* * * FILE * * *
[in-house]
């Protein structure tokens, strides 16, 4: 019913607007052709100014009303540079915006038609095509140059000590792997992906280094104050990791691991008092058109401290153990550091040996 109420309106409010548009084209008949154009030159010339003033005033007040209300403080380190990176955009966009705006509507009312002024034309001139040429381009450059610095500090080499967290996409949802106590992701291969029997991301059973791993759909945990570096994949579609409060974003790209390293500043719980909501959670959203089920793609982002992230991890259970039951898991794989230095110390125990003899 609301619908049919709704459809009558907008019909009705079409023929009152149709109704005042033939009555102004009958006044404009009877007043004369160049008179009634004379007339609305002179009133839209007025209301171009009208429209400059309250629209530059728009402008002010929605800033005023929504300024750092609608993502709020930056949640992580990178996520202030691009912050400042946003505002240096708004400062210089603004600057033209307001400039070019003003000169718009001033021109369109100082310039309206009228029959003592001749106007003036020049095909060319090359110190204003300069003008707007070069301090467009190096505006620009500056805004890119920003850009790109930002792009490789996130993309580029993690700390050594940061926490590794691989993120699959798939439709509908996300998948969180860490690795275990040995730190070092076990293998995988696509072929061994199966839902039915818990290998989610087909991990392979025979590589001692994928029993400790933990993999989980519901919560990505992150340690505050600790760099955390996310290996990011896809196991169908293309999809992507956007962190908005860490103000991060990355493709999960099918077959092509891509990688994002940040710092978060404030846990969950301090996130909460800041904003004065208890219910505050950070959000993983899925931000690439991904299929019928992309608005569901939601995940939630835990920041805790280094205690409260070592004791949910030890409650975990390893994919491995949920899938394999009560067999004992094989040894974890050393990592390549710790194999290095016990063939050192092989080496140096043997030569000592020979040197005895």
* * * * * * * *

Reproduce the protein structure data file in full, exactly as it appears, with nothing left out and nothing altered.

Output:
[in-house]
């Protein structure tokens, strides 16, 4: 019913607007052709100014009303540079915006038609095509140059000590792997992906280094104050990791691991008092058109401290153990550091040996 109420309106409010548009084209008949154009030159010339003033005033007040209300403080380190990176955009966009705006509507009312002024034309001139040429381009450059610095500090080499967290996409949802106590992701291969029997991301059973791993759909945990570096994949579609409060974003790209390293500043719980909501959670959203089920793609982002992230991890259970039951898991794989230095110390125990003899 609301619908049919709704459809009558907008019909009705079409023929009152149709109704005042033939009555102004009958006044404009009877007043004369160049008179009634004379007339609305002179009133839209007025209301171009009208429209400059309250629209530059728009402008002010929605800033005023929504300024750092609608993502709020930056949640992580990178996520202030691009912050400042946003505002240096708004400062210089603004600057033209307001400039070019003003000169718009001033021109369109100082310039309206009228029959003592001749106007003036020049095909060319090359110190204003300069003008707007070069301090467009190096505006620009500056805004890119920003850009790109930002792009490789996130993309580029993690700390050594940061926490590794691989993120699959798939439709509908996300998948969180860490690795275990040995730190070092076990293998995988696509072929061994199966839902039915818990290998989610087909991990392979025979590589001692994928029993400790933990993999989980519901919560990505992150340690505050600790760099955390996310290996990011896809196991169908293309999809992507956007962190908005860490103000991060990355493709999960099918077959092509891509990688994002940040710092978060404030846990969950301090996130909460800041904003004065208890219910505050950070959000993983899925931000690439991904299929019928992309608005569901939601995940939630835990920041805790280094205690409260070592004791949910030890409650975990390893994919491995949920899938394999009560067999004992094989040894974890050393990592390549710790194999290095016990063939050192092989080496140096043997030569000592020979040197005895």